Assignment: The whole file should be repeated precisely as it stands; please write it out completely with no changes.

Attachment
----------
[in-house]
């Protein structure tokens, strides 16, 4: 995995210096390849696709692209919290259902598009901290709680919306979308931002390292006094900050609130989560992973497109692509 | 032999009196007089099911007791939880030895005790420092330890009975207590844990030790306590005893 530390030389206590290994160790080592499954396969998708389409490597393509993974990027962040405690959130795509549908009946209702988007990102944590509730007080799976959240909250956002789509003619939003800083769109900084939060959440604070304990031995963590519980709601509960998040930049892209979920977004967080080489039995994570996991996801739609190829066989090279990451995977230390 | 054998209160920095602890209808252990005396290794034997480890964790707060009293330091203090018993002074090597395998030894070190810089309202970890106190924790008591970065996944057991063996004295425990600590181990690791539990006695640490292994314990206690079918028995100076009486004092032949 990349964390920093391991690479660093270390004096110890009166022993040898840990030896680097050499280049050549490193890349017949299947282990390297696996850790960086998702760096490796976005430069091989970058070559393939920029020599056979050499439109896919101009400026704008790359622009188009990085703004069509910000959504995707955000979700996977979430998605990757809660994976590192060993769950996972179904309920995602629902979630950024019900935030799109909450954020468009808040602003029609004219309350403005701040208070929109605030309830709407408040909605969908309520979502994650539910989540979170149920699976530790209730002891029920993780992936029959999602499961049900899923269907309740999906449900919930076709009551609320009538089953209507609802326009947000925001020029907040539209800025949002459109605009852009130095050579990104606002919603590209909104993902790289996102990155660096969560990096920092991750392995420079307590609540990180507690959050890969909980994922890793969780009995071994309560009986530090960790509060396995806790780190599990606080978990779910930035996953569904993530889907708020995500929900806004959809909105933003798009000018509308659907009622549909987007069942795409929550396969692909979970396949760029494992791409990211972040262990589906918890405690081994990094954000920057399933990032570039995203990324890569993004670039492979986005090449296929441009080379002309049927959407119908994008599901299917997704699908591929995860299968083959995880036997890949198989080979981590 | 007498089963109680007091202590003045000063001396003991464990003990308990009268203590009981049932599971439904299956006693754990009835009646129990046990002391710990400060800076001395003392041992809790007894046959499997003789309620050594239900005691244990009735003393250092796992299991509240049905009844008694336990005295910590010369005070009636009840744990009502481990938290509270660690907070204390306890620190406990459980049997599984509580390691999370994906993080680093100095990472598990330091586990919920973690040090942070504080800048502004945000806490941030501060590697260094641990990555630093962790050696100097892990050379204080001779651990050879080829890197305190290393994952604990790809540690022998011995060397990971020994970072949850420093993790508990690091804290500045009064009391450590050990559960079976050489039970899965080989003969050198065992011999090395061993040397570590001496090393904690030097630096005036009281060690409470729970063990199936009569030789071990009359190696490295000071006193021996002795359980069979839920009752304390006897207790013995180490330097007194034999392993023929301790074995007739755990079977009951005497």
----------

[in-house]
């Protein structure tokens, strides 16, 4: 995995210096390849696709692209919290259902598009901290709680919306979308931002390292006094900050609130989560992973497109692509 | 032999009196007089099911007791939880030895005790420092330890009975207590844990030790306590005893 530390030389206590290994160790080592499954396969998708389409490597393509993974990027962040405690959130795509549908009946209702988007990102944590509730007080799976959240909250956002789509003619939003800083769109900084939060959440604070304990031995963590519980709601509960998040930049892209979920977004967080080489039995994570996991996801739609190829066989090279990451995977230390 | 054998209160920095602890209808252990005396290794034997480890964790707060009293330091203090018993002074090597395998030894070190810089309202970890106190924790008591970065996944057991063996004295425990600590181990690791539990006695640490292994314990206690079918028995100076009486004092032949 990349964390920093391991690479660093270390004096110890009166022993040898840990030896680097050499280049050549490193890349017949299947282990390297696996850790960086998702760096490796976005430069091989970058070559393939920029020599056979050499439109896919101009400026704008790359622009188009990085703004069509910000959504995707955000979700996977979430998605990757809660994976590192060993769950996972179904309920995602629902979630950024019900935030799109909450954020468009808040602003029609004219309350403005701040208070929109605030309830709407408040909605969908309520979502994650539910989540979170149920699976530790209730002891029920993780992936029959999602499961049900899923269907309740999906449900919930076709009551609320009538089953209507609802326009947000925001020029907040539209800025949002459109605009852009130095050579990104606002919603590209909104993902790289996102990155660096969560990096920092991750392995420079307590609540990180507690959050890969909980994922890793969780009995071994309560009986530090960790509060396995806790780190599990606080978990779910930035996953569904993530889907708020995500929900806004959809909105933003798009000018509308659907009622549909987007069942795409929550396969692909979970396949760029494992791409990211972040262990589906918890405690081994990094954000920057399933990032570039995203990324890569993004670039492979986005090449296929441009080379002309049927959407119908994008599901299917997704699908591929995860299968083959995880036997890949198989080979981590 | 007498089963109680007091202590003045000063001396003991464990003990308990009268203590009981049932599971439904299956006693754990009835009646129990046990002391710990400060800076001395003392041992809790007894046959499997003789309620050594239900005691244990009735003393250092796992299991509240049905009844008694336990005295910590010369005070009636009840744990009502481990938290509270660690907070204390306890620190406990459980049997599984509580390691999370994906993080680093100095990472598990330091586990919920973690040090942070504080800048502004945000806490941030501060590697260094641990990555630093962790050696100097892990050379204080001779651990050879080829890197305190290393994952604990790809540690022998011995060397990971020994970072949850420093993790508990690091804290500045009064009391450590050990559960079976050489039970899965080989003969050198065992011999090395061993040397570590001496090393904690030097630096005036009281060690409470729970063990199936009569030789071990009359190696490295000071006193021996002795359980069979839920009752304390006897207790013995180490330097007194034999392993023929301790074995007739755990079977009951005497």